There are many scenic drives in the Asheville area. Here are our top picks (also see Motorcycle Drives):
(Brevard, Highlands and Blue Ridge Parkway)
See six great Waterfall Drives near Asheville in the North Carolina Mountains.
Blue Ridge Parkway
One of the most scenics roads in America, the Blue Ridge Parkway offers spectacular scenery no matter if you drive north or south on it from Asheville. See our Blue Ridge Parkway Guide.
North on the Blue Ridge Parkway: Craggy Gardens, Mount Mitchell & The Devil's Whip
A short drive north from Asheville (24 miles from downtown) will take you up about 3,000 feet in elevation to Craggy Gardens and their Visitor Center with great views to the east and to the west. There is a large picnic area and a short hike to the top of Craggy Pinnacle. Continue north on the Parkway for nine miles and turn left onto N.C. 128 to Mount Mitchell State Park. This peak, the highest east of the Mississippi River, provides sweeping views. In addition to expansive views, the Park offers an observation tower, hiking trails, picnic areas, a natural history museum and a restaurant. Continue north on the Blue Ridge Parkway for another 11 miles to NC Highway 80. Exit and go south to Marion, around the many turns down the ridge on what is called "The Devil's Whip" In Marion, take I-40 West back to Asheville. Allow 3-4 hours.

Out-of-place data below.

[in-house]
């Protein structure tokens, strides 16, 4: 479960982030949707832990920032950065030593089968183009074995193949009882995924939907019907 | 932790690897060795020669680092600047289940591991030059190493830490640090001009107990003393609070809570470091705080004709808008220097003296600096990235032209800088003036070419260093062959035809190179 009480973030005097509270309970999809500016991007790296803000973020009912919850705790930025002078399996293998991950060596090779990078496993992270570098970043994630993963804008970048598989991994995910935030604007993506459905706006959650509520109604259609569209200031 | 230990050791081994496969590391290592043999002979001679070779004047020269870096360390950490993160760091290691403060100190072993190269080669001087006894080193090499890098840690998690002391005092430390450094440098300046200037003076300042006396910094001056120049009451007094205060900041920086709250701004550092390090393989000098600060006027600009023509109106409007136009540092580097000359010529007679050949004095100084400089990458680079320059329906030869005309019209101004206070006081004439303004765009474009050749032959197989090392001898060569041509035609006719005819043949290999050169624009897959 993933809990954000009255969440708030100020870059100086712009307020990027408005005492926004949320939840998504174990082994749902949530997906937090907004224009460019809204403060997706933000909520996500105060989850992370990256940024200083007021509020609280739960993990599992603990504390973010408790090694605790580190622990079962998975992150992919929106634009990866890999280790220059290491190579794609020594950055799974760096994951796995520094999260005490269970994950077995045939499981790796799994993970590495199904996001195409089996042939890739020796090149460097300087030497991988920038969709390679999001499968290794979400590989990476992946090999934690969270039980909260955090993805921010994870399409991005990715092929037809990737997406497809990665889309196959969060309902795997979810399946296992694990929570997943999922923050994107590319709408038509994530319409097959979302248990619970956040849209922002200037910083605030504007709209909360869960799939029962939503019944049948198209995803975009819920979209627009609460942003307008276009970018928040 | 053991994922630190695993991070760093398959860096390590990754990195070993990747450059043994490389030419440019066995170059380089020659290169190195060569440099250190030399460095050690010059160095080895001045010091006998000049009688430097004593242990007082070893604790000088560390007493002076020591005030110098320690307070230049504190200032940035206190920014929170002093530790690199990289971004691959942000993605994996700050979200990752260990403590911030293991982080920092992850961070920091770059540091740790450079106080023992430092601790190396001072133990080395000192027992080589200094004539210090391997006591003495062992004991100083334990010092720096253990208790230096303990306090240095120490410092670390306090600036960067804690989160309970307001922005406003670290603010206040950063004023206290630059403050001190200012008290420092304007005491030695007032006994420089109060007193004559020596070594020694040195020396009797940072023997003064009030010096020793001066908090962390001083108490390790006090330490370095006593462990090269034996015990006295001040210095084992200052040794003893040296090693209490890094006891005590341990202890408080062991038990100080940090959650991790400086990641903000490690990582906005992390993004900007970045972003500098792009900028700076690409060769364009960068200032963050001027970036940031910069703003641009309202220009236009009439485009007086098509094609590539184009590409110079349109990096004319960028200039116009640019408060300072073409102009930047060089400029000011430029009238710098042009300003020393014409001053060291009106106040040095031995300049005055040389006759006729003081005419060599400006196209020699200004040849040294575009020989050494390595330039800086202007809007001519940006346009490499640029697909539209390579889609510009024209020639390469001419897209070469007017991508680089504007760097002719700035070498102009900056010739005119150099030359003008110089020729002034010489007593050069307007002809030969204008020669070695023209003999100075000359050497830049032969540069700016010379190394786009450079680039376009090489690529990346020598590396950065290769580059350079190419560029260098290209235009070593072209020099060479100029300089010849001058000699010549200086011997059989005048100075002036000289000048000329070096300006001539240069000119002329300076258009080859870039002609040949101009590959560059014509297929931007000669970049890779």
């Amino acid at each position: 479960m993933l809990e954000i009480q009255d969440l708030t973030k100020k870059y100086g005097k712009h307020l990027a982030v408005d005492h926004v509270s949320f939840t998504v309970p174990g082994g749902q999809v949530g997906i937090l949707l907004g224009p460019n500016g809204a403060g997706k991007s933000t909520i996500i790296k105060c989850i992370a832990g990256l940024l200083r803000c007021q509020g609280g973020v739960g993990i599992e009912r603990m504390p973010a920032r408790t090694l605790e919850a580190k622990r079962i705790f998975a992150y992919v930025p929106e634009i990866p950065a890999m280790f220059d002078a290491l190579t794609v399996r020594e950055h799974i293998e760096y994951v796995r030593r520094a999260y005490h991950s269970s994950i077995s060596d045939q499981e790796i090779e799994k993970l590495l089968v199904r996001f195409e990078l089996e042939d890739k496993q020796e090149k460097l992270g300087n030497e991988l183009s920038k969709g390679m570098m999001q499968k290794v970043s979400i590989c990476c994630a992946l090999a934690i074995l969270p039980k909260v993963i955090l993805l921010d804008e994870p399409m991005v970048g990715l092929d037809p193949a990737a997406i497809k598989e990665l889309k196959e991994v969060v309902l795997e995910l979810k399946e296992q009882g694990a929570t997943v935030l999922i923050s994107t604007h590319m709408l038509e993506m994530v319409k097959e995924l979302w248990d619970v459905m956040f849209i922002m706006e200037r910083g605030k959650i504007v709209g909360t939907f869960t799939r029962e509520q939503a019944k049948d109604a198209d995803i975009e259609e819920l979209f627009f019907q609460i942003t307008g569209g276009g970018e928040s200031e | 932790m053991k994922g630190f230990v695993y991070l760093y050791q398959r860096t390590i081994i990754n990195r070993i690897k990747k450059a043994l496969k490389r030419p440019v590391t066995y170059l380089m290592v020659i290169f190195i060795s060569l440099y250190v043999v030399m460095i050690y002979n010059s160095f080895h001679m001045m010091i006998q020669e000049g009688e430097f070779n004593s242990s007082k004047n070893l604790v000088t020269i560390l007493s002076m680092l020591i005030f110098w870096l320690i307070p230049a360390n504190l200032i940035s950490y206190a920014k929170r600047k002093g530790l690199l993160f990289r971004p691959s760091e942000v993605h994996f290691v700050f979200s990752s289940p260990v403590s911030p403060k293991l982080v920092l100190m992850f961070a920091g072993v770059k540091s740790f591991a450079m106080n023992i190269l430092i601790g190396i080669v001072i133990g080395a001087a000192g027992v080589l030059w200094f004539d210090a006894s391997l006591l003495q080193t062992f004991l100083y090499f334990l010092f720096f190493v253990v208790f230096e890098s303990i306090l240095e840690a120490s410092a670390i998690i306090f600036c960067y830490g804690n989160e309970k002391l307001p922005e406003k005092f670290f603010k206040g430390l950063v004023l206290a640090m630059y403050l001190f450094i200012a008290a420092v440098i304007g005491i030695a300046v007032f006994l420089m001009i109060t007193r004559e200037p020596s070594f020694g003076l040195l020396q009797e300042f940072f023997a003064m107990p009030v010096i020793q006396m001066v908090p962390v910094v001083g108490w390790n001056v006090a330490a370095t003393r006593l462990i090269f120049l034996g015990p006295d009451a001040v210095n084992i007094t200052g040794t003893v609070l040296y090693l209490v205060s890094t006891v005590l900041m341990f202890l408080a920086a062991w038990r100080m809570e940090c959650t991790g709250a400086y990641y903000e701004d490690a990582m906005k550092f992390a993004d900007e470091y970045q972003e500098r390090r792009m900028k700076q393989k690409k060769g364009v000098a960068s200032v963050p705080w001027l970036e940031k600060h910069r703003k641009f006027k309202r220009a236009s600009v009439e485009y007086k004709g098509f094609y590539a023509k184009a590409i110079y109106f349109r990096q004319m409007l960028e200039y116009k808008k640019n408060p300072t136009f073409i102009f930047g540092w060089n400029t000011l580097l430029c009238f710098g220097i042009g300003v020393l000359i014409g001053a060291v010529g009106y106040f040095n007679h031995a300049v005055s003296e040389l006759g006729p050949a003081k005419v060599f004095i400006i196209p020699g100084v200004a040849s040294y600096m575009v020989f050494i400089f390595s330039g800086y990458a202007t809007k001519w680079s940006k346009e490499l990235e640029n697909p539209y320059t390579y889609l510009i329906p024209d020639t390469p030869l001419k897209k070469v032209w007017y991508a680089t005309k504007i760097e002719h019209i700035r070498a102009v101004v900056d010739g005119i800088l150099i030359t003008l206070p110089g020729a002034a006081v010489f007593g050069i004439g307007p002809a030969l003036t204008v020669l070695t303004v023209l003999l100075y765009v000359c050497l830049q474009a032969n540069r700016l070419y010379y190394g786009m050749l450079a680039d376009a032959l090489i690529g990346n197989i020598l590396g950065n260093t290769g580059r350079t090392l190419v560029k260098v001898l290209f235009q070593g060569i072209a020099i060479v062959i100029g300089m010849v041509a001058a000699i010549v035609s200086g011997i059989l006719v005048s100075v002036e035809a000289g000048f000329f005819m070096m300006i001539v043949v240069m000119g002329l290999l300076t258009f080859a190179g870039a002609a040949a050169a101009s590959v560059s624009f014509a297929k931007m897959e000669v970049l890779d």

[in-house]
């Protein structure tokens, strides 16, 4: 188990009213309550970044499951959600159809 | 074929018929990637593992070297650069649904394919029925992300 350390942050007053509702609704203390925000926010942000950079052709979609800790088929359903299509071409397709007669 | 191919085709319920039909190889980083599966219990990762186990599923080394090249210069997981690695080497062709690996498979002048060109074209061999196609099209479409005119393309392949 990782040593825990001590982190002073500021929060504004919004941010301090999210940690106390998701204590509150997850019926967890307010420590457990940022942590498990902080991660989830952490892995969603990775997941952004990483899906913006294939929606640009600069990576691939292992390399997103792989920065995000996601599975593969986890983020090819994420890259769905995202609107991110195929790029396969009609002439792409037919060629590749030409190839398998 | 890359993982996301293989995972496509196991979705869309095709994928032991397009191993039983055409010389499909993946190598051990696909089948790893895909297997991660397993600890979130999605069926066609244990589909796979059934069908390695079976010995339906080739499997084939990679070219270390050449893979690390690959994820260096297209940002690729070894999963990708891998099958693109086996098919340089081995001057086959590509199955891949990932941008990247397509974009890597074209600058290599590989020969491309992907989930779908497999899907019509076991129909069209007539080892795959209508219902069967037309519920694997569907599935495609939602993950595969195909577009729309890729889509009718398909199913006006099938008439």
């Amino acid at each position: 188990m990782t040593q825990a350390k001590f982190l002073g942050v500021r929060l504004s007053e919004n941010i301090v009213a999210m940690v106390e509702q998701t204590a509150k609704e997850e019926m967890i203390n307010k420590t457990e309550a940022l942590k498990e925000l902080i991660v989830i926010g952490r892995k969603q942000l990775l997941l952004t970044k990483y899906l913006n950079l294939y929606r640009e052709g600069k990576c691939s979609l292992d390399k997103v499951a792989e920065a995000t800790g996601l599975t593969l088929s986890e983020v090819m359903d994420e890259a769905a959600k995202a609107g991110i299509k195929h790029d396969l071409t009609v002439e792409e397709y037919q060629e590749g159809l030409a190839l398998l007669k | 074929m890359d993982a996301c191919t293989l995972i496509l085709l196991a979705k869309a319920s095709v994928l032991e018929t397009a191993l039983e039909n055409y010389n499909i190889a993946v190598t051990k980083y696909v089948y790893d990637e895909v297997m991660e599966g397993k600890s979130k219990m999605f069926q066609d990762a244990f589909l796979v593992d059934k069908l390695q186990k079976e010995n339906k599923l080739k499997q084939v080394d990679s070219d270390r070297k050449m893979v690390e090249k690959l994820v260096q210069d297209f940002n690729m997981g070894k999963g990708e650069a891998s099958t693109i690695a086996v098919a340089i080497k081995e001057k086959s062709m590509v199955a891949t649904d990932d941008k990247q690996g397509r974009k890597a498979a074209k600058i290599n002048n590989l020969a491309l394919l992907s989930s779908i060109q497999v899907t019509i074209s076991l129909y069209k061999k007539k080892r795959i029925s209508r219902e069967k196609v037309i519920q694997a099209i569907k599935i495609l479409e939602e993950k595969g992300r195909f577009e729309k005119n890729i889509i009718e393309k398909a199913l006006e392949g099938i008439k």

South on the Blue Ridge Parkway: Mount Pisgah and Graveyard Fields
Drive south on the Parkway for a gradual climb with lots of tunnels and beautiful vistas. About 15 miles from Asheville is Mount Pisgah, a favorite hiking and picnic spot. The Pisgah Inn there offers good food and views from 5,000 feet in their restaurant that is open from April-October. Continue another 10 miles to Graveyard Fields (another popular hiking spot). Just before Graveyard Fields are great views of Looking Glass Rock. From Graveyard Fields, return north on the Parkway to U.S. 276 and go south toward Brevard on the Forest Heritage National Scenic Byway (see below). In Brevard, turn left onto N.C. 280 North return to Asheville
Forest Heritage National Scenic Byway (Copperhead Loop)
The Forest Heritage Scenic Byway makes a loop that crosses the Blue Ridge Parkway twice (at milepost 412 at U.S. Highway 276 and milepost 423 at N.C. Highway 215). At U.S. 276, go north to Waynesville via Maggie Valley or south to Brevard (with Looking Glass Falls, Sliding Rock, Cradle of Forestry and the hike to Looking Glass Rock). Return to Asheville via U.S. 74 from Waynesville or N.C. 280 from Brevard. N.C. 215 has many waterfalls to explore. See our Forest Heritage Scenic Byway Guide. (Photo at right, NC 215 bridge over Sunburst Falls.)
US Highway 64
Drive 100 miles through the Blue Ridge Mountains, through charming towns and by plenty of beautiful scenery. See our Highway 64 Guide.
Mt. Mitchell Scenic Byway
Starting at the top of Mt. Mitchell, drive 52 miles among the peaks and valleys of Yancey and Madison counties, through the Toe River Valley and through Burnsville. See our Mt. Mitchell Scenic Byway Guide.
Black Mountain Rag to Chimney Rock